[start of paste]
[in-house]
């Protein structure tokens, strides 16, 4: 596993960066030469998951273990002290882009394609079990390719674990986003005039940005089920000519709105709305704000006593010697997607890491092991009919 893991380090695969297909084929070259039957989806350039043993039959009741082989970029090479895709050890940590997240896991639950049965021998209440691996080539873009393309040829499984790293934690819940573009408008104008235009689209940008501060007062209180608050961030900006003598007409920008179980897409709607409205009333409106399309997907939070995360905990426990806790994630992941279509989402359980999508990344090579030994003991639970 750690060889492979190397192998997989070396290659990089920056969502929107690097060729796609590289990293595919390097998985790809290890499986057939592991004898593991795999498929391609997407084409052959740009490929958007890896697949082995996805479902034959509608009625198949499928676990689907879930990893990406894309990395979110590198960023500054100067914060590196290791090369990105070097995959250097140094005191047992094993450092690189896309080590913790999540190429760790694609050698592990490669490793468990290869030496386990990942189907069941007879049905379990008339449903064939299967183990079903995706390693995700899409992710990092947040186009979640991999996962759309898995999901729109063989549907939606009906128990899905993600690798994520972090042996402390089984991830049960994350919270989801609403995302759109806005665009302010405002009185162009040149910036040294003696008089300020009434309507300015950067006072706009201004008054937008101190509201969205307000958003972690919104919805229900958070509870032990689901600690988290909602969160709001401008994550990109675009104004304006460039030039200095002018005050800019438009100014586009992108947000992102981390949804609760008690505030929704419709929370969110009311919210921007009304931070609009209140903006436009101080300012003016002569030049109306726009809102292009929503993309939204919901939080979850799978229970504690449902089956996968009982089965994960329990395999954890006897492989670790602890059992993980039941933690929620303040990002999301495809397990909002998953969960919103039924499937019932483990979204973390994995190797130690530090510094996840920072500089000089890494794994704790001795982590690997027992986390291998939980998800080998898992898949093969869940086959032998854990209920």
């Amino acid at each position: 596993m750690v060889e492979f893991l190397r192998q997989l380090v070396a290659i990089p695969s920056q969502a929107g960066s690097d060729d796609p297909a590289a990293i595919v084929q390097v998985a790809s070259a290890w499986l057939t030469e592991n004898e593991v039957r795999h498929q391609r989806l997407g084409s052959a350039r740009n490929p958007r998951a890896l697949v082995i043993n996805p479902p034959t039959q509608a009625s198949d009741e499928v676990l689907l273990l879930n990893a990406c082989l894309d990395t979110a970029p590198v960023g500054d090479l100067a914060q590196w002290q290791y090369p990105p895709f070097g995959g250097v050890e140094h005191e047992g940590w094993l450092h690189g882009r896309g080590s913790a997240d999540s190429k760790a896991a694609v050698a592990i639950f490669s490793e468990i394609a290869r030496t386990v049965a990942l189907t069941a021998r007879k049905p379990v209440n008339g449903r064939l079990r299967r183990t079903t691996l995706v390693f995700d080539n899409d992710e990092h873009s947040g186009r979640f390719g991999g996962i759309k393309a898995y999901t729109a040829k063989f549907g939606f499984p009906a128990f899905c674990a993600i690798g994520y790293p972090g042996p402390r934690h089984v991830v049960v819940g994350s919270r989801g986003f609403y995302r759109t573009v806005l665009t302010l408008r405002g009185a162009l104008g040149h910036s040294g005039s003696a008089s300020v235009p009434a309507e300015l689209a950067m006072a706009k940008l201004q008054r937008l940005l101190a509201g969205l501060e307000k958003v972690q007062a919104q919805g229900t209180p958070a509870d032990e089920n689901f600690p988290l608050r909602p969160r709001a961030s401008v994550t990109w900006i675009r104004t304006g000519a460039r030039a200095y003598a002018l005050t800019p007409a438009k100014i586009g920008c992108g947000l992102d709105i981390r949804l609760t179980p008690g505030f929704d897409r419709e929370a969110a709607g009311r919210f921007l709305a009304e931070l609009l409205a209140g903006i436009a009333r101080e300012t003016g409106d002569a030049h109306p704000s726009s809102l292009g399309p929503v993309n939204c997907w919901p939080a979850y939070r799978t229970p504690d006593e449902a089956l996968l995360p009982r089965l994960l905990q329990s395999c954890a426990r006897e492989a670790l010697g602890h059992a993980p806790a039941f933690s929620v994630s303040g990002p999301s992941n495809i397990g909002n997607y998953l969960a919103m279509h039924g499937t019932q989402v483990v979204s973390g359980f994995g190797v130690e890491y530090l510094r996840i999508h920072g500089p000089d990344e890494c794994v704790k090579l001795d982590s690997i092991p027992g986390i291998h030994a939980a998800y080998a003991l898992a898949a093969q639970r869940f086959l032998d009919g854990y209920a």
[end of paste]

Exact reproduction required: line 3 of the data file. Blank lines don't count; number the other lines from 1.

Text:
């Amino acid at each position: 596993m750690v060889e492979f893991l190397r192998q997989l380090v070396a290659i990089p695969s920056q969502a929107g960066s690097d060729d796609p297909a590289a990293i595919v084929q390097v998985a790809s070259a290890w499986l057939t030469e592991n004898e593991v039957r795999h498929q391609r989806l997407g084409s052959a350039r740009n490929p958007r998951a890896l697949v082995i043993n996805p479902p034959t039959q509608a009625s198949d009741e499928v676990l689907l273990l879930n990893a990406c082989l894309d990395t979110a970029p590198v960023g500054d090479l100067a914060q590196w002290q290791y090369p990105p895709f070097g995959g250097v050890e140094h005191e047992g940590w094993l450092h690189g882009r896309g080590s913790a997240d999540s190429k760790a896991a694609v050698a592990i639950f490669s490793e468990i394609a290869r030496t386990v049965a990942l189907t069941a021998r007879k049905p379990v209440n008339g449903r064939l079990r299967r183990t079903t691996l995706v390693f995700d080539n899409d992710e990092h873009s947040g186009r979640f390719g991999g996962i759309k393309a898995y999901t729109a040829k063989f549907g939606f499984p009906a128990f899905c674990a993600i690798g994520y790293p972090g042996p402390r934690h089984v991830v049960v819940g994350s919270r989801g986003f609403y995302r759109t573009v806005l665009t302010l408008r405002g009185a162009l104008g040149h910036s040294g005039s003696a008089s300020v235009p009434a309507e300015l689209a950067m006072a706009k940008l201004q008054r937008l940005l101190a509201g969205l501060e307000k958003v972690q007062a919104q919805g229900t209180p958070a509870d032990e089920n689901f600690p988290l608050r909602p969160r709001a961030s401008v994550t990109w900006i675009r104004t304006g000519a460039r030039a200095y003598a002018l005050t800019p007409a438009k100014i586009g920008c992108g947000l992102d709105i981390r949804l609760t179980p008690g505030f929704d897409r419709e929370a969110a709607g009311r919210f921007l709305a009304e931070l609009l409205a209140g903006i436009a009333r101080e300012t003016g409106d002569a030049h109306p704000s726009s809102l292009g399309p929503v993309n939204c997907w919901p939080a979850y939070r799978t229970p504690d006593e449902a089956l996968l995360p009982r089965l994960l905990q329990s395999c954890a426990r006897e492989a670790l010697g602890h059992a993980p806790a039941f933690s929620v994630s303040g990002p999301s992941n495809i397990g909002n997607y998953l969960a919103m279509h039924g499937t019932q989402v483990v979204s973390g359980f994995g190797v130690e890491y530090l510094r996840i999508h920072g500089p000089d990344e890494c794994v704790k090579l001795d982590s690997i092991p027992g986390i291998h030994a939980a998800y080998a003991l898992a898949a093969q639970r869940f086959l032998d009919g854990y209920a």